Customer Advisory Boards


By Arnon Amir, GrowthPoint Business Consulting

Published in New Jersey Business – Click here for a PDF version of this Article – GrowthPoint_NJB_reprint

Screen Shot 2016-01-07 at 3.21.07 PMReaching Out and Listening
How can someone learn what is truly important to their customers? How can they stay connected to key business sources? A new Vice President of Sales tasked with growing the business for his manufacturing company has these questions imprinted in his mind. Using him as an example can illustrate the best answers to these questions.

The VP’s company was well established in its industry and their products were used at customer sites for many years. The majority of the company’s business was accomplished through distributors, who purchased products for sale to end customers. Therefore, the VP of Sales knew the distributors were his most important stakeholders, as well as a direct link to end users of his products.

In order to learn what was most important to his distributors, the VP took the direct approach. He met with many key distributors personally, asked for their input and listened intently. This enabled him to confirm many things he already knew and discover things he didn’t and, by doing so, he began to establish stronger relationships. The VP also recognized that providing an ongoing forum for distributors to express their views, as well as feedback from their customers, would answer the questions stated above. With this in mind, his Customer Advisory Board was born.

Setting It Up and Executing Successfully
The VP knew four steps were needed to ensure the best implementation and success of his Advisory Board:

  1. A clear objective. The VP authored the Advisory Board Charter, establishing the Board’s mission as integrating the distributors’ and their customers’ feedback and ideas into his company’s product and business strategies. Simply stated, if everyone’s goals were aligned and achieved, everyone would benefit.
  2. Proactive membership. The VP selected distributors to invite to become Advisory Board members. The chosen distributors should know their industry and customers well, have strong relationships with the VP’s company and be willing to provide honest feedback.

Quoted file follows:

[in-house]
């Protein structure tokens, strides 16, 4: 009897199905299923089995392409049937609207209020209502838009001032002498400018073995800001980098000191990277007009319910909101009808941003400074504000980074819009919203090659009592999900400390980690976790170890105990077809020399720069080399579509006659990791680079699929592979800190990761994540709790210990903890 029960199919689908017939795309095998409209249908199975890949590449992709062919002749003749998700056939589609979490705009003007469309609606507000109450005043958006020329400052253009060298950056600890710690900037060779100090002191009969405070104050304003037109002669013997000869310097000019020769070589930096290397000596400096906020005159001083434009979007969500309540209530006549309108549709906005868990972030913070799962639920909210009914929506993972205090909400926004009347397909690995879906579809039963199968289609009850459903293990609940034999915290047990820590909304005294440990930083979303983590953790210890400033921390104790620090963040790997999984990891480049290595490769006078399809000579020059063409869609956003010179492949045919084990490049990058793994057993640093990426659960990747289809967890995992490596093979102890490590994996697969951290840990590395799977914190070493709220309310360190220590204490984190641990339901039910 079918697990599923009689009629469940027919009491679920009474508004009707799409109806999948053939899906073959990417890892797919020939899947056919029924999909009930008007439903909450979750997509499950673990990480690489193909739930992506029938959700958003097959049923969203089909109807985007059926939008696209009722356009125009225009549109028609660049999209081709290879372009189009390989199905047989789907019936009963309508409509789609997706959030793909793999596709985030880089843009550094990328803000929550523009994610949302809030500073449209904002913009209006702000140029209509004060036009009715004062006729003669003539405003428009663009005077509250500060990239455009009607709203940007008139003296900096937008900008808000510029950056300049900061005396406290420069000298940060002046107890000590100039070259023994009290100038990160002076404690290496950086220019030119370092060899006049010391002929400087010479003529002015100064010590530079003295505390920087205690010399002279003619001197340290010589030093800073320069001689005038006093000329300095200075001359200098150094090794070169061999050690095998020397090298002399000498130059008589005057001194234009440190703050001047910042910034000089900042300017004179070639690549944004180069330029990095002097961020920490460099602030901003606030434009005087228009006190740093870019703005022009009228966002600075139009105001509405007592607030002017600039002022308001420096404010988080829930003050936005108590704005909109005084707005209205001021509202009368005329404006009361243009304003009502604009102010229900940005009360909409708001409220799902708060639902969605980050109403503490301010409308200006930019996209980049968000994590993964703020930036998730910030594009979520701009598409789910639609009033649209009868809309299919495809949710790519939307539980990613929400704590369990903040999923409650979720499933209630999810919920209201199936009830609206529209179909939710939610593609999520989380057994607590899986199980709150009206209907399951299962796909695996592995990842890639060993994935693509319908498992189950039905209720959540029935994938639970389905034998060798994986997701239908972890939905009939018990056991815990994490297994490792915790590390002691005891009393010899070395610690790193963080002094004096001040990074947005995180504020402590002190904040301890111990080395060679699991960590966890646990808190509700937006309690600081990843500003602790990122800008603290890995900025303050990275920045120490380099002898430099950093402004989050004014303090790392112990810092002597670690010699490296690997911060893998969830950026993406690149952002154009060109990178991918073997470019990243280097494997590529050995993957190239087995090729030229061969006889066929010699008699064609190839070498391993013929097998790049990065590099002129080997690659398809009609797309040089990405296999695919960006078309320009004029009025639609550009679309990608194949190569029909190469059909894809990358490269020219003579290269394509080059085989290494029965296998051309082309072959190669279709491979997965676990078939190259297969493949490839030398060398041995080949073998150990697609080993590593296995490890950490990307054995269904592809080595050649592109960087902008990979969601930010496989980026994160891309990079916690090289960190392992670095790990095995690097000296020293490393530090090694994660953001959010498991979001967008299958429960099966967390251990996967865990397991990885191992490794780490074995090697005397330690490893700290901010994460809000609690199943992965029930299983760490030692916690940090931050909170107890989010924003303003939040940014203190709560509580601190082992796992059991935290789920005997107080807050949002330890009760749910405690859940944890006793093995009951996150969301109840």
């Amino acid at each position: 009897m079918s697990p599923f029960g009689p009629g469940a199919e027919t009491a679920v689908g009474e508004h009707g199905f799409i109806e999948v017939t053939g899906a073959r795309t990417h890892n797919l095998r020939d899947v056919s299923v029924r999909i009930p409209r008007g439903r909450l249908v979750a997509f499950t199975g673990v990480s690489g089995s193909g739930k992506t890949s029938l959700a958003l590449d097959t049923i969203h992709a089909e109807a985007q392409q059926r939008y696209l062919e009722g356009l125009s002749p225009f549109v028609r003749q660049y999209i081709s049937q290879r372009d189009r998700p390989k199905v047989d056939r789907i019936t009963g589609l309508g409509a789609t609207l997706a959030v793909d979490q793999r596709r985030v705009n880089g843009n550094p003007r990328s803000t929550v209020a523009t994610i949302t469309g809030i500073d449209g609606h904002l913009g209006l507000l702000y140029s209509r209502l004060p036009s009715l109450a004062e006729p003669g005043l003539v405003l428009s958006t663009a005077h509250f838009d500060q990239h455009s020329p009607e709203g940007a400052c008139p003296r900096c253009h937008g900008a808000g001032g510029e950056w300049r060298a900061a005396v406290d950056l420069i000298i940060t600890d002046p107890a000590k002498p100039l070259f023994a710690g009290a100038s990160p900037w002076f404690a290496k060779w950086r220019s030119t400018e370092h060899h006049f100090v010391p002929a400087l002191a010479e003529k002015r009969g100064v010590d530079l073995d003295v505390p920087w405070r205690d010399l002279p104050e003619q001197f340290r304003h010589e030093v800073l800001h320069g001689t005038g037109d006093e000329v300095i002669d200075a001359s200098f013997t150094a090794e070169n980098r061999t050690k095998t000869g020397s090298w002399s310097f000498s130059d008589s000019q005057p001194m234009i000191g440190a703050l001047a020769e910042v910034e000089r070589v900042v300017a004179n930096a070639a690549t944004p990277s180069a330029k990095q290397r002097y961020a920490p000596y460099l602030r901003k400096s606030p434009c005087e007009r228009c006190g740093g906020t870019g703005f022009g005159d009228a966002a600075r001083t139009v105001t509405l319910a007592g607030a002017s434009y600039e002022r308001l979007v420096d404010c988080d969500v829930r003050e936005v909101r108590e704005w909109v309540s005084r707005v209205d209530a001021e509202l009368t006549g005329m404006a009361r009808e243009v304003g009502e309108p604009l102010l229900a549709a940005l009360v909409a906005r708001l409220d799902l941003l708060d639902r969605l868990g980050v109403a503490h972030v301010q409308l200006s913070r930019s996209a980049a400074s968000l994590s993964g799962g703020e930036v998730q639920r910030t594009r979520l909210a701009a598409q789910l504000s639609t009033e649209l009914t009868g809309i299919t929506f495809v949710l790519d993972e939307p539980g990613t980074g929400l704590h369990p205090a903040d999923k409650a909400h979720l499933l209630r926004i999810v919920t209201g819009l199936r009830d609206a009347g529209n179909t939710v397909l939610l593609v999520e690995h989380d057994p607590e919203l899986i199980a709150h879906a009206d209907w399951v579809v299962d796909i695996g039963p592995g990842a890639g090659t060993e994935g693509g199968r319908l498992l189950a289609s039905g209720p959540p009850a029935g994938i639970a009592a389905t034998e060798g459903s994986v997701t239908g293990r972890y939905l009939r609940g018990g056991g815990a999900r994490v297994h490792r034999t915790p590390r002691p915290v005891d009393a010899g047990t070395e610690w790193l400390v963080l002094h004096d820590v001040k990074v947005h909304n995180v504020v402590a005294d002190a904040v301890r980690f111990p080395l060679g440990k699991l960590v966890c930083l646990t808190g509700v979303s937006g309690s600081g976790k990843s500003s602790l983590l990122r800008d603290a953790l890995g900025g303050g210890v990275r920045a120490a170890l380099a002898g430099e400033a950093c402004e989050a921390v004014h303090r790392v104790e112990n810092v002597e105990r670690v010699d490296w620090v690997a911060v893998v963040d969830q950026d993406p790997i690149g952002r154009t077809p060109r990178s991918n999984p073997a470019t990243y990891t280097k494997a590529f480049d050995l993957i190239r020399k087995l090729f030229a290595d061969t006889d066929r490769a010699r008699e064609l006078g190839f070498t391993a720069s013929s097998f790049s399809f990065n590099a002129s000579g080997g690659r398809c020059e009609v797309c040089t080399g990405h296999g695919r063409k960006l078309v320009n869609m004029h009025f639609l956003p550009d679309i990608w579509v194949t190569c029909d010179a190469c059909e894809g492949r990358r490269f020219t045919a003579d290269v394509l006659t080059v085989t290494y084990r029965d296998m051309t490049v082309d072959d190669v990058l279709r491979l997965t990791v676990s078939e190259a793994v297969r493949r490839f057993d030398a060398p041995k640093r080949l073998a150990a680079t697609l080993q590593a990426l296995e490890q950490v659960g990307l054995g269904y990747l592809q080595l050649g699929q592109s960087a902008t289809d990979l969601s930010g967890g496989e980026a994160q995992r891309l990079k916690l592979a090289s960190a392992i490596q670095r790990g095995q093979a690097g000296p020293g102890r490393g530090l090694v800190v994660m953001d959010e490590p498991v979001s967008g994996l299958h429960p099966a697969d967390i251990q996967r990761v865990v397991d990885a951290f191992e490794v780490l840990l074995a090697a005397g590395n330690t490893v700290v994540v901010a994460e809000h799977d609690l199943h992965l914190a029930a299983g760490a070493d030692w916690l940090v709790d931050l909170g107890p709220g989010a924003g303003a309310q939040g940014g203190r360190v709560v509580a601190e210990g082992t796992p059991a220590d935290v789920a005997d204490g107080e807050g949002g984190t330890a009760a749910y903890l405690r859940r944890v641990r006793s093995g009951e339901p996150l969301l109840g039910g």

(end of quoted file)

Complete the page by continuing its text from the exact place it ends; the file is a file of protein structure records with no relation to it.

3. A meeting schedule. The charter established that the Advisory Board would meet twice each year to discuss relevant issues that impact these distributors, their end customers and the VP’s company.
  4. Agenda and results. The VP knew the first Advisory Board meeting would set the stage and expectations for those that followed. He would facilitate the meeting and prepare an agenda, including topics such as business and product development, distributor/end customer feedback and other meaningful topics. Objectives would be set for everyone to accomplish and communication encouraged between meetings. Results would be measured and acknowledged at each meeting.

Accomplishing The Mission
By establishing the Customer Advisory Board, the VP of Sales demonstrated his company’s enhanced commitment to their distributors and end customers. In turn, the distributors now have an open forum and a strong voice to ensure business and product decisions made by the VP’s company are enacted in collaboration with key distributors and offer benefits to all concerned.

About the Author
Arnon Amir, President of GrowthPoint Business Consulting, has over 30 years of sales leadership and business development experience. Arnon works with business owners who would like to grow their business but need assistance in planning, executing and achieving their growth. He can be reached at arnie@growthpointbc.com.